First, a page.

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In 1964, British physicist Peter Higgs postulated that mass came from elementary particles, namely from a special kind of boson, or the Higgs boson. This particle was thought to exist shortly after the Big Bang – more specifically, at the time when particles gained mass.
The Higgs is predicted by the Standard Model, a chart that describes how elementary particles and the four universal forces (electromagnetic, weak nuclear force, strong nuclear force, and gravity) behave and interact with one another. If the Higgs boson’s existence were to be confirmed, not only would the mysterious particle complete the Model, but it would also fix any inconsistencies.
In December 2011, particle physicists at the Large Hadron Collider (LHC) at CERN (Conseil Européen pour la Recherche Nucléaire, or the European Council for Nuclear Research) noticed unexpected energy fluctuations in the data during their experiment. These fluctuations were thought to have been caused by the Higgs boson decaying. (When particles decay, the emit energy).
There were doubts about the Higgs causing the fluctuations; since then, the LHC, Tevatron, and other particle accelerator laboratories around the have collaborated to search for the Higgs boson, hoping to find correlations of spikes of energy in the graphs.
Last Friday, Tevatron became successful. Its CDF and DZero experiments, working separately, found similar spikes, but the energy was much greater. Previously, particle physicists have hypothesized the Higgs boson to have mass ranging from 115 to 135 gigaelectronvolts (GeV). However, this recent energy excess indicates that the Higgs may have a mass of 147 to 179 GeV instead. Nevertheless, the fluctuations were there, and the LHC and other particle accelerator laboratories have noted them too.
“We are not done yet,” Rob Roser, CDF co-spokesperson and physicist at Fermilab, insists in Fermilab’s press release. “Together with our LHC colleagues, we expect 2012 to be the year we know whether the Higgs exists or not, and assuming it is discovered, we will have first indications that it behaves as predicted by the Standard Model.”
To actually detect the Higgs boson is difficult. The particle decays quick enough for instruments not to catch their being. Furthermore, instead of decaying into only one or two particles, it decays into sets of particles, all of which are different each time. In order to make things a little simpler, Tevatron and the LHC will be using different methods to hunt for the Higgs.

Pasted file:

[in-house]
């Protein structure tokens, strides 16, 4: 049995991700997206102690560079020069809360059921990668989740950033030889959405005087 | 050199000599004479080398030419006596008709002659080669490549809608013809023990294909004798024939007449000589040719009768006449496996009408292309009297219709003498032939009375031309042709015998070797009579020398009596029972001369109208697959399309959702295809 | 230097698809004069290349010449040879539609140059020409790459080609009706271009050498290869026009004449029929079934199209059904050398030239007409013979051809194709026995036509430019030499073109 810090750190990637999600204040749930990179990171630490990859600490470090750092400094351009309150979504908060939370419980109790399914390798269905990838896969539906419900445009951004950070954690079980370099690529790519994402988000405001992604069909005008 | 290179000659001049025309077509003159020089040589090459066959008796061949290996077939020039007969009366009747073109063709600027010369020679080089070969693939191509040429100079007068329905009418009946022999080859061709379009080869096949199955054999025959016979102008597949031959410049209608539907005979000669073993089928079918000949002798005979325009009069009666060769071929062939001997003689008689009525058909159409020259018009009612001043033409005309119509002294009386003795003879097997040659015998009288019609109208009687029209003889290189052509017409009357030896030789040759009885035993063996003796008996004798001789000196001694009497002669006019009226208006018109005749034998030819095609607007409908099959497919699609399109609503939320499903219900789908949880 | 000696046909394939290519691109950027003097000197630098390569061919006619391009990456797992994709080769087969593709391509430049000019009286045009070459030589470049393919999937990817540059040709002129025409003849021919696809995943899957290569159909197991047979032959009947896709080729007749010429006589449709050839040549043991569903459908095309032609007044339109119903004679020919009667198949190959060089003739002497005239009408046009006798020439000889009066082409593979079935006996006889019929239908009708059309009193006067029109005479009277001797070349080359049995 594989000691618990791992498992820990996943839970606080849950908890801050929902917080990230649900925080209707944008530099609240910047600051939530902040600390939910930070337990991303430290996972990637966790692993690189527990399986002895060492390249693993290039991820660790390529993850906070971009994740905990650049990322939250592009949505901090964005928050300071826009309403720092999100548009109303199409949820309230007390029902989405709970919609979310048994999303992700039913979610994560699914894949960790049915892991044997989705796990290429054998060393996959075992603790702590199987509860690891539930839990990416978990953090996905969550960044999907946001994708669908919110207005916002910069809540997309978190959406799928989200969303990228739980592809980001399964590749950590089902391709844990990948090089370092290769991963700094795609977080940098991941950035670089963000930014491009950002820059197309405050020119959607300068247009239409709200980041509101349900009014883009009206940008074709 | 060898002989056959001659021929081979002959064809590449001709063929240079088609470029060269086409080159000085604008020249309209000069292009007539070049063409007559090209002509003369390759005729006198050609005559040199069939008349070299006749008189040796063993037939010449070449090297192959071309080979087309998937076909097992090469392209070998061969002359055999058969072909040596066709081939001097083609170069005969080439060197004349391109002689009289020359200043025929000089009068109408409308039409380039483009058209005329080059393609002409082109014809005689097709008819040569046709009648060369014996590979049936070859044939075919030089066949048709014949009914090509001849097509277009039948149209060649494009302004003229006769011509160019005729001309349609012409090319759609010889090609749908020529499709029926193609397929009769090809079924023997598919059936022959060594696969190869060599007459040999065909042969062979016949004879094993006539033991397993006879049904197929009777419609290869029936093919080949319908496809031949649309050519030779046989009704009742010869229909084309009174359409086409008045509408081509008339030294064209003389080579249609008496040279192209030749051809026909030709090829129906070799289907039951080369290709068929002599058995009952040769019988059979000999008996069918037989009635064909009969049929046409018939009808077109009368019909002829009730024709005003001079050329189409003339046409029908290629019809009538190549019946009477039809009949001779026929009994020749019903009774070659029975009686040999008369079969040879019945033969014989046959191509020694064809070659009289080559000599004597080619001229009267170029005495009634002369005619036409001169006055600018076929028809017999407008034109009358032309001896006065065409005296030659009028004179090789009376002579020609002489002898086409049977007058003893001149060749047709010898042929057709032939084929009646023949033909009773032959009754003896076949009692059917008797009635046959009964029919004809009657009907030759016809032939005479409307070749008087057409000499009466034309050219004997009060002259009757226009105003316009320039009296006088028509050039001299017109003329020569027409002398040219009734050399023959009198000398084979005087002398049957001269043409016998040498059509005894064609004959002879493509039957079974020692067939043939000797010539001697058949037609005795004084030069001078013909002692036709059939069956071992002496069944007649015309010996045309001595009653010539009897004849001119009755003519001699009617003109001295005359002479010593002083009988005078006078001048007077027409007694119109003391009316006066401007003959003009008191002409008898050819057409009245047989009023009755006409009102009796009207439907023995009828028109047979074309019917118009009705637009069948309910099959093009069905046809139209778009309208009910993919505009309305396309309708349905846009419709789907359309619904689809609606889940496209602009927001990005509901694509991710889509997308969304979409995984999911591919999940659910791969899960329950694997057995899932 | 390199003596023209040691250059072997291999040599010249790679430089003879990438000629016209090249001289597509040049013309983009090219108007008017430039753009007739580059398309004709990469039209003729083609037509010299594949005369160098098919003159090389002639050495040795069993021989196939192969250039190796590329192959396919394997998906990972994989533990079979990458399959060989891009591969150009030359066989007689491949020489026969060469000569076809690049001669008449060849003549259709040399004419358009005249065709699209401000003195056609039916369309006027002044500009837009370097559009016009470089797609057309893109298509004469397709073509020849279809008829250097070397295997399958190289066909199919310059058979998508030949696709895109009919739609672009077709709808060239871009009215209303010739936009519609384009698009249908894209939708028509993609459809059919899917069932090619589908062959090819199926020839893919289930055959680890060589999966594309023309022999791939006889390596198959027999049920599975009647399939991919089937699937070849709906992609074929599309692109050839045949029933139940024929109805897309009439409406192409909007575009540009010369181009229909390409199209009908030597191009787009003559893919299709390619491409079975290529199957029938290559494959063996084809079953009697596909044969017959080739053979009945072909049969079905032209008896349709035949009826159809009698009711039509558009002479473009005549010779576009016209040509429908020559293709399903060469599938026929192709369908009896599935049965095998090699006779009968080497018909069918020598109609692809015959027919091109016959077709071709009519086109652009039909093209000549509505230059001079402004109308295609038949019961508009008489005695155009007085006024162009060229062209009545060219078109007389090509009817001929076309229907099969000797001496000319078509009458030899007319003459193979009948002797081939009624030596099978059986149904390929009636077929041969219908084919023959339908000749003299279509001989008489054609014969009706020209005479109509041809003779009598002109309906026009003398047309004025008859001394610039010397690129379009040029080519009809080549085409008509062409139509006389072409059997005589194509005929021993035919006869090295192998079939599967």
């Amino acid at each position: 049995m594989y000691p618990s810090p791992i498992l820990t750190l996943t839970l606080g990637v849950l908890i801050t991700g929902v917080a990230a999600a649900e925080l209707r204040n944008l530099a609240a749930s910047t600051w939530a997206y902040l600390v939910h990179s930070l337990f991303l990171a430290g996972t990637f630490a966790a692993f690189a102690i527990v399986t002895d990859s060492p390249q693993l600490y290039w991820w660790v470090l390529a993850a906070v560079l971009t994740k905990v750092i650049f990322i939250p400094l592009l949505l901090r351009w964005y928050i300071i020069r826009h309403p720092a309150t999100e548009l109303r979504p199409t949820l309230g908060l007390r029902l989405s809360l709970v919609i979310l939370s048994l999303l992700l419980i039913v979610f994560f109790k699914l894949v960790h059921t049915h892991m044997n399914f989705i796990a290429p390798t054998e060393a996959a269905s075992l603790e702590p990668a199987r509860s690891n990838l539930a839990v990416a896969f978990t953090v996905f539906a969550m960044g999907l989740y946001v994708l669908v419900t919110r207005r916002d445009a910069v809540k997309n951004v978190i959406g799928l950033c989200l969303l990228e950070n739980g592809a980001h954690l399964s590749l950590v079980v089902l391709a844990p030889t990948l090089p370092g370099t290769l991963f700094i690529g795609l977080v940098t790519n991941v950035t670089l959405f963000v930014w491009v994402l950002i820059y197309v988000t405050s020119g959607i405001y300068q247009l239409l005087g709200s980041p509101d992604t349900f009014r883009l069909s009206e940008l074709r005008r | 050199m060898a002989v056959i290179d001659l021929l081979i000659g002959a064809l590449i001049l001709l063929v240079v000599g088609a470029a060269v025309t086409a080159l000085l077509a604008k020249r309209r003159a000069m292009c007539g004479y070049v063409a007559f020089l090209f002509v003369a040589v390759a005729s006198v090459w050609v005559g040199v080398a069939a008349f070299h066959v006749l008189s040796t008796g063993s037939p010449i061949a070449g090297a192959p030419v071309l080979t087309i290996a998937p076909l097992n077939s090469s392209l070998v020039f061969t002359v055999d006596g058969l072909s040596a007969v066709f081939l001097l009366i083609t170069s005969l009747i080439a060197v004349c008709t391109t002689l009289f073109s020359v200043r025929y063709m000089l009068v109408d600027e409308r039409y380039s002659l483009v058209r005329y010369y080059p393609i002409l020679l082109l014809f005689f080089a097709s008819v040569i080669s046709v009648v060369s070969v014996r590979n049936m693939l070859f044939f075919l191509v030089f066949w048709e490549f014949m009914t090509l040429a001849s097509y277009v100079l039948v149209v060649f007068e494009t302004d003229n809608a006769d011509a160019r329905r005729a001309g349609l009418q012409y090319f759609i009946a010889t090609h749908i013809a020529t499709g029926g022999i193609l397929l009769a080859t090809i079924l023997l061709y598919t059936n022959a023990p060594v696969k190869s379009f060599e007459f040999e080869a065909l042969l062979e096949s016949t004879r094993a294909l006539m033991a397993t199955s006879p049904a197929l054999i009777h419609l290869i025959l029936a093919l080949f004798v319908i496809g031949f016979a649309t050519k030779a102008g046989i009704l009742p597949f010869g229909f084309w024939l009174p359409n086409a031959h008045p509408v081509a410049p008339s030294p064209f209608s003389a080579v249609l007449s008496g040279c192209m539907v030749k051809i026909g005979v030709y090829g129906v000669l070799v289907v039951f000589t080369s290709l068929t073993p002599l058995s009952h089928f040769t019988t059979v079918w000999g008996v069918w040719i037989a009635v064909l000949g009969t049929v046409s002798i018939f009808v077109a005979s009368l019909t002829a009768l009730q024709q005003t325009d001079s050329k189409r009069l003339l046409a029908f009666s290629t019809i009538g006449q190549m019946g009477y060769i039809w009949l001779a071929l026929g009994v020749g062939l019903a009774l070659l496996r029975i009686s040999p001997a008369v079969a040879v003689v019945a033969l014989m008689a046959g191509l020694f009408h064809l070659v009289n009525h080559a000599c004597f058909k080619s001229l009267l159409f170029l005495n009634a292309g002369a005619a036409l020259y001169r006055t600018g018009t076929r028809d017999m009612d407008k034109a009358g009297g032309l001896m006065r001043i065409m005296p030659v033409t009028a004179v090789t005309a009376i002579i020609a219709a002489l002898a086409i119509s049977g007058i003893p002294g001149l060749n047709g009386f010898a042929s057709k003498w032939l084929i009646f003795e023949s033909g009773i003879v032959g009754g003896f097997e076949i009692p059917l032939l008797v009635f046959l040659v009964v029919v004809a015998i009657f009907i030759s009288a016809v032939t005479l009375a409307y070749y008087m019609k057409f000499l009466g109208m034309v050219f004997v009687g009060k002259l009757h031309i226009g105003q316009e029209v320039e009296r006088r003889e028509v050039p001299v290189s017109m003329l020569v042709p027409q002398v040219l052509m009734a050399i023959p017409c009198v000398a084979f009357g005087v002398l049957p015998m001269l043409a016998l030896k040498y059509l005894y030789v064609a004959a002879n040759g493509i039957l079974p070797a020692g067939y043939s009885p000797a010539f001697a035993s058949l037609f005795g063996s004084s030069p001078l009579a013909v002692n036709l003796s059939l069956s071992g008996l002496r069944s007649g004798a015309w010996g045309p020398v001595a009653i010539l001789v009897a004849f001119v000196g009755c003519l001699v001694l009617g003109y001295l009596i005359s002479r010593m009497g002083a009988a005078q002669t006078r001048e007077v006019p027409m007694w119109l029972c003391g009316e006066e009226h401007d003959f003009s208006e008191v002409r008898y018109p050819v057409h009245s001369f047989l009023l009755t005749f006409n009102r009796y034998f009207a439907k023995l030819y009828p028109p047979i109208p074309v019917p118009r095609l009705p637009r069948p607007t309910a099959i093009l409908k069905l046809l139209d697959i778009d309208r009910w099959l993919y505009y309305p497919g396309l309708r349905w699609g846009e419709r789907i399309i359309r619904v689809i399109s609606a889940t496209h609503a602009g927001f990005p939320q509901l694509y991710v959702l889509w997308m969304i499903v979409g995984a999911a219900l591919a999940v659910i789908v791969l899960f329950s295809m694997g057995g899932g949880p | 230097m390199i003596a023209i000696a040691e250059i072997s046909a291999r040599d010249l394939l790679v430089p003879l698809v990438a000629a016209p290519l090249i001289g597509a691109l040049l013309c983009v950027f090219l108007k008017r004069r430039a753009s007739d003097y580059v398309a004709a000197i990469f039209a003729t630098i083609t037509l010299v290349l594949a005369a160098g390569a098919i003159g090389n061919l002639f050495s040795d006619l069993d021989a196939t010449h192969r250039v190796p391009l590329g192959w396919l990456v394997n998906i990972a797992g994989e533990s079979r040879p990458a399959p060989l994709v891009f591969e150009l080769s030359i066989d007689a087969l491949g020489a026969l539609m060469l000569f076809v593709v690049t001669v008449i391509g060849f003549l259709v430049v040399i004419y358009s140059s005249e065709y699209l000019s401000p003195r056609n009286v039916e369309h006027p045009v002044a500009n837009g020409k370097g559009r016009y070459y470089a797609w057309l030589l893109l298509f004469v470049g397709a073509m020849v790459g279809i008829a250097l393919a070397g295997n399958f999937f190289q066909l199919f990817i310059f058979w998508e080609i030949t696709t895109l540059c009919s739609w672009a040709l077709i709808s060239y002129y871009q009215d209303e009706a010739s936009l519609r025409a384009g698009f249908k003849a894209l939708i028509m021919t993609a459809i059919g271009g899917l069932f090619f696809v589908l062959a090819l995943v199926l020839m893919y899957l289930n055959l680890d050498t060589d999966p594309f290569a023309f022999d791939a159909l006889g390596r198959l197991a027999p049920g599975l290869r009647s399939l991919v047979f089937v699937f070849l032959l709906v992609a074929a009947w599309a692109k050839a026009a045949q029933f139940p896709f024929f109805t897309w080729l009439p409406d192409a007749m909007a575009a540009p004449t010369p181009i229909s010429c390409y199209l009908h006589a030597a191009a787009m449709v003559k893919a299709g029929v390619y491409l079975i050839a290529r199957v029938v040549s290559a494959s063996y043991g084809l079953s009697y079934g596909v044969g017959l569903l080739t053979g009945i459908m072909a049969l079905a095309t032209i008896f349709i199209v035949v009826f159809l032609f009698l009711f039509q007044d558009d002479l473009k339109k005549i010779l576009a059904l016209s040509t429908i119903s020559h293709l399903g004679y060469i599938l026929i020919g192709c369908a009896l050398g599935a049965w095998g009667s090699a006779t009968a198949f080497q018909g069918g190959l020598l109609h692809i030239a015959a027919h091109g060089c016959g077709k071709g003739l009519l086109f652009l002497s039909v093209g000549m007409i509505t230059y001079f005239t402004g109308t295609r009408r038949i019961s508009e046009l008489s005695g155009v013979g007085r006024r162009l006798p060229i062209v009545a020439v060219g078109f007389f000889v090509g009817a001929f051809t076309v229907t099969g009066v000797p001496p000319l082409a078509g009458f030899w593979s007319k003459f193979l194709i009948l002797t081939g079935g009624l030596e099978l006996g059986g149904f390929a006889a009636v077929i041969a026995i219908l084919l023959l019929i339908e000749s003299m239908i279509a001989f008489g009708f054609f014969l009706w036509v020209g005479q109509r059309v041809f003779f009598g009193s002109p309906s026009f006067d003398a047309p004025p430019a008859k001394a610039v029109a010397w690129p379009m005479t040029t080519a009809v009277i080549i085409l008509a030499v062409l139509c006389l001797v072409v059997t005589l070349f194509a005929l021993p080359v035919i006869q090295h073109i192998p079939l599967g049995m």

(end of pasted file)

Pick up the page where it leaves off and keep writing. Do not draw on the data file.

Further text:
The LHC, which is an underground circular collider, will smash protons together while using maximum mass energy of 14 GeV. Meanwhile, Tevatron, a synchrotron (a type of circular particle accelerator in which a particle beam travels, guided by a magnetic field), will smash protons and antiprotons together at maximum mass energy of 2 GeV and look for sets of bottom quarks – a type of quark – into which the Higgs boson may decay.
According to Fermilab, ultimately “[d]iscovering the Higgs boson relies on observing a statistically significant excess of the particles into which the Higgs decays and those particles must have corresponding kinematic properties that allow for the mass of the Higgs to be reconstructed.” With the two laboratories experimenting simultaneously, yet with dissimilar methods, particle physicists hope to come across more and better evidence.
“One picture may show a child that is blocked from the other’s view by a tree,” explains Gregorio Bernardi, DZero co-spokesperson at the Nuclear Physics Laboratory of the High Energies (LPNHE) in Paris.
“Both pictures may show the child but only one can resolve the child’s features. You need to combine both viewpoints to get a true picture of who is in the park. At this point both pictures are fuzzy and we think maybe they show someone in the park. Eventually the LHC with future data samples will be able to give us a sharp picture of what is there. The Tevatron by further improving its analyses will also sharpen the picture which is emerging today.”
Like the LHC, Tevatron aims to study the fundamental building blocks of the universe and relationship between matter and energy by trying to create the conditions that existed at the time of the Big Bang. Fermilab receives financial support from the United States’ Department of Energy.